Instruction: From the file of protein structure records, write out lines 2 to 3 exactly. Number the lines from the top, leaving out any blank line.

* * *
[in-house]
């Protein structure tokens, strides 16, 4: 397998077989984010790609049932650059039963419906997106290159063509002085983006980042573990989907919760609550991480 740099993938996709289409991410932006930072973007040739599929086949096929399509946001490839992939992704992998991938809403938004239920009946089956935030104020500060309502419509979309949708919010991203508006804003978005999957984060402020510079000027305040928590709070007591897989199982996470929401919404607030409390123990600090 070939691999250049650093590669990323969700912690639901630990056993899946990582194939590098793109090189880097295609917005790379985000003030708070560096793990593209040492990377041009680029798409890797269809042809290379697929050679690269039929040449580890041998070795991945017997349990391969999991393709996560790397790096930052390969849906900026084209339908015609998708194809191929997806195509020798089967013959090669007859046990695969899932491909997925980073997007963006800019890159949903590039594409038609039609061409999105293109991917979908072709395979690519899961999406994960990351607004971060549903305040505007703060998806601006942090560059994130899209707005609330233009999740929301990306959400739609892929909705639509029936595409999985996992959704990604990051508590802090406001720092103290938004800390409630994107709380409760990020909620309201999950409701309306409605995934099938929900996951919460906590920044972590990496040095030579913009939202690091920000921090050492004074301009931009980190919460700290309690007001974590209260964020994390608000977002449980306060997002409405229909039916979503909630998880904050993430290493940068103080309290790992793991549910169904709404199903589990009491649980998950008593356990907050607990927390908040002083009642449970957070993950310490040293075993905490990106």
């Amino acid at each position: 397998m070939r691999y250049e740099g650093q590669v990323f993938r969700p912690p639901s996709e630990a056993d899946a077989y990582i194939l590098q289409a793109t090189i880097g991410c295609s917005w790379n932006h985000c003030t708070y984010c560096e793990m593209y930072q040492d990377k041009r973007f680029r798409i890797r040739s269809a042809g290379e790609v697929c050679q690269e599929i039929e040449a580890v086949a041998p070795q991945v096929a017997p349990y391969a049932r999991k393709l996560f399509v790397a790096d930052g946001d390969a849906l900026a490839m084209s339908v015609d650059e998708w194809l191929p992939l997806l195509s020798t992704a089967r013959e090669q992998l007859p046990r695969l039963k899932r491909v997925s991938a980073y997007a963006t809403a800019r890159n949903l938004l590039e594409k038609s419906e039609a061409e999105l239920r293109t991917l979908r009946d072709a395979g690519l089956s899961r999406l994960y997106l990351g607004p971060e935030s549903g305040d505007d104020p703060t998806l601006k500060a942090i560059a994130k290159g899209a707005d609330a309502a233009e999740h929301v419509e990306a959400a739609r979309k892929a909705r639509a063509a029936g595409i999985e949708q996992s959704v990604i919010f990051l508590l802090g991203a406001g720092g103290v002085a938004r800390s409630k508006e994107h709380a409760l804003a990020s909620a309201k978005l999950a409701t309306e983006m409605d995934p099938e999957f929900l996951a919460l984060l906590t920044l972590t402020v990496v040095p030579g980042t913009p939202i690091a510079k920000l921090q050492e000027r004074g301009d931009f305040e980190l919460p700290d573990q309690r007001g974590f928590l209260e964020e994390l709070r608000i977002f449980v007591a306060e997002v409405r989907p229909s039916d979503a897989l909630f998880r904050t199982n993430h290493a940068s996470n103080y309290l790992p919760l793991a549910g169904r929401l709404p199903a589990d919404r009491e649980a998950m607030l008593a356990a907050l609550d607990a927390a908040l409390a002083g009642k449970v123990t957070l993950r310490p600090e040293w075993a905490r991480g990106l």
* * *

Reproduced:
């Protein structure tokens, strides 16, 4: 397998077989984010790609049932650059039963419906997106290159063509002085983006980042573990989907919760609550991480 740099993938996709289409991410932006930072973007040739599929086949096929399509946001490839992939992704992998991938809403938004239920009946089956935030104020500060309502419509979309949708919010991203508006804003978005999957984060402020510079000027305040928590709070007591897989199982996470929401919404607030409390123990600090 070939691999250049650093590669990323969700912690639901630990056993899946990582194939590098793109090189880097295609917005790379985000003030708070560096793990593209040492990377041009680029798409890797269809042809290379697929050679690269039929040449580890041998070795991945017997349990391969999991393709996560790397790096930052390969849906900026084209339908015609998708194809191929997806195509020798089967013959090669007859046990695969899932491909997925980073997007963006800019890159949903590039594409038609039609061409999105293109991917979908072709395979690519899961999406994960990351607004971060549903305040505007703060998806601006942090560059994130899209707005609330233009999740929301990306959400739609892929909705639509029936595409999985996992959704990604990051508590802090406001720092103290938004800390409630994107709380409760990020909620309201999950409701309306409605995934099938929900996951919460906590920044972590990496040095030579913009939202690091920000921090050492004074301009931009980190919460700290309690007001974590209260964020994390608000977002449980306060997002409405229909039916979503909630998880904050993430290493940068103080309290790992793991549910169904709404199903589990009491649980998950008593356990907050607990927390908040002083009642449970957070993950310490040293075993905490990106």
């Amino acid at each position: 397998m070939r691999y250049e740099g650093q590669v990323f993938r969700p912690p639901s996709e630990a056993d899946a077989y990582i194939l590098q289409a793109t090189i880097g991410c295609s917005w790379n932006h985000c003030t708070y984010c560096e793990m593209y930072q040492d990377k041009r973007f680029r798409i890797r040739s269809a042809g290379e790609v697929c050679q690269e599929i039929e040449a580890v086949a041998p070795q991945v096929a017997p349990y391969a049932r999991k393709l996560f399509v790397a790096d930052g946001d390969a849906l900026a490839m084209s339908v015609d650059e998708w194809l191929p992939l997806l195509s020798t992704a089967r013959e090669q992998l007859p046990r695969l039963k899932r491909v997925s991938a980073y997007a963006t809403a800019r890159n949903l938004l590039e594409k038609s419906e039609a061409e999105l239920r293109t991917l979908r009946d072709a395979g690519l089956s899961r999406l994960y997106l990351g607004p971060e935030s549903g305040d505007d104020p703060t998806l601006k500060a942090i560059a994130k290159g899209a707005d609330a309502a233009e999740h929301v419509e990306a959400a739609r979309k892929a909705r639509a063509a029936g595409i999985e949708q996992s959704v990604i919010f990051l508590l802090g991203a406001g720092g103290v002085a938004r800390s409630k508006e994107h709380a409760l804003a990020s909620a309201k978005l999950a409701t309306e983006m409605d995934p099938e999957f929900l996951a919460l984060l906590t920044l972590t402020v990496v040095p030579g980042t913009p939202i690091a510079k920000l921090q050492e000027r004074g301009d931009f305040e980190l919460p700290d573990q309690r007001g974590f928590l209260e964020e994390l709070r608000i977002f449980v007591a306060e997002v409405r989907p229909s039916d979503a897989l909630f998880r904050t199982n993430h290493a940068s996470n103080y309290l790992p919760l793991a549910g169904r929401l709404p199903a589990d919404r009491e649980a998950m607030l008593a356990a907050l609550d607990a927390a908040l409390a002083g009642k449970v123990t957070l993950r310490p600090e040293w075993a905490r991480g990106l």